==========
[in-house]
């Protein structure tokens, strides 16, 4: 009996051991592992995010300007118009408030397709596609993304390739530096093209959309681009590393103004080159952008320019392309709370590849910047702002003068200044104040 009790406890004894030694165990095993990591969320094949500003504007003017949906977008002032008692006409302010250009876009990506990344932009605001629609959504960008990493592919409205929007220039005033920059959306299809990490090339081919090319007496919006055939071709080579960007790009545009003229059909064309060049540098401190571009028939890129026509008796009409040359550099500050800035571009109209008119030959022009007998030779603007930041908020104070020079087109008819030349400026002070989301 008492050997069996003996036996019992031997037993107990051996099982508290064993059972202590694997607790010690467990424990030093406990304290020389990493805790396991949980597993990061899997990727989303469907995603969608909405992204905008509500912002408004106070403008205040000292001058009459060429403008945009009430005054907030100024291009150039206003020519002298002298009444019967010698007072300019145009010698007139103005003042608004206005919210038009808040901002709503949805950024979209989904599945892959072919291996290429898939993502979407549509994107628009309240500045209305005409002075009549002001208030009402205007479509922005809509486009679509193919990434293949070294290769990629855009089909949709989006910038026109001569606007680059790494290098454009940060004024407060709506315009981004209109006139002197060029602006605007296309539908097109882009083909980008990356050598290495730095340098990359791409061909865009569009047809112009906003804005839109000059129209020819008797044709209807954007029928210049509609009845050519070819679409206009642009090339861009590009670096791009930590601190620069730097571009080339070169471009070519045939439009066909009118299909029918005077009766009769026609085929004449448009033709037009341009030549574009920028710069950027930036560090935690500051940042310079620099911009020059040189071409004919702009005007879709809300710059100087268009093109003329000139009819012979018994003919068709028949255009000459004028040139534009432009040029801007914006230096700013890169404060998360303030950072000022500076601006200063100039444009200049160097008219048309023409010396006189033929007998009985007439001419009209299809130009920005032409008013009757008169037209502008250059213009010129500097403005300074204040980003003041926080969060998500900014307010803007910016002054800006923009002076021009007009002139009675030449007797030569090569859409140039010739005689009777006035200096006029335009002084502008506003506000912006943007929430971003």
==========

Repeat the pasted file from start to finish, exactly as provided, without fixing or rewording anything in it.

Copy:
[in-house]
């Protein structure tokens, strides 16, 4: 009996051991592992995010300007118009408030397709596609993304390739530096093209959309681009590393103004080159952008320019392309709370590849910047702002003068200044104040 009790406890004894030694165990095993990591969320094949500003504007003017949906977008002032008692006409302010250009876009990506990344932009605001629609959504960008990493592919409205929007220039005033920059959306299809990490090339081919090319007496919006055939071709080579960007790009545009003229059909064309060049540098401190571009028939890129026509008796009409040359550099500050800035571009109209008119030959022009007998030779603007930041908020104070020079087109008819030349400026002070989301 008492050997069996003996036996019992031997037993107990051996099982508290064993059972202590694997607790010690467990424990030093406990304290020389990493805790396991949980597993990061899997990727989303469907995603969608909405992204905008509500912002408004106070403008205040000292001058009459060429403008945009009430005054907030100024291009150039206003020519002298002298009444019967010698007072300019145009010698007139103005003042608004206005919210038009808040901002709503949805950024979209989904599945892959072919291996290429898939993502979407549509994107628009309240500045209305005409002075009549002001208030009402205007479509922005809509486009679509193919990434293949070294290769990629855009089909949709989006910038026109001569606007680059790494290098454009940060004024407060709506315009981004209109006139002197060029602006605007296309539908097109882009083909980008990356050598290495730095340098990359791409061909865009569009047809112009906003804005839109000059129209020819008797044709209807954007029928210049509609009845050519070819679409206009642009090339861009590009670096791009930590601190620069730097571009080339070169471009070519045939439009066909009118299909029918005077009766009769026609085929004449448009033709037009341009030549574009920028710069950027930036560090935690500051940042310079620099911009020059040189071409004919702009005007879709809300710059100087268009093109003329000139009819012979018994003919068709028949255009000459004028040139534009432009040029801007914006230096700013890169404060998360303030950072000022500076601006200063100039444009200049160097008219048309023409010396006189033929007998009985007439001419009209299809130009920005032409008013009757008169037209502008250059213009010129500097403005300074204040980003003041926080969060998500900014307010803007910016002054800006923009002076021009007009002139009675030449007797030569090569859409140039010739005689009777006035200096006029335009002084502008506003506000912006943007929430971003």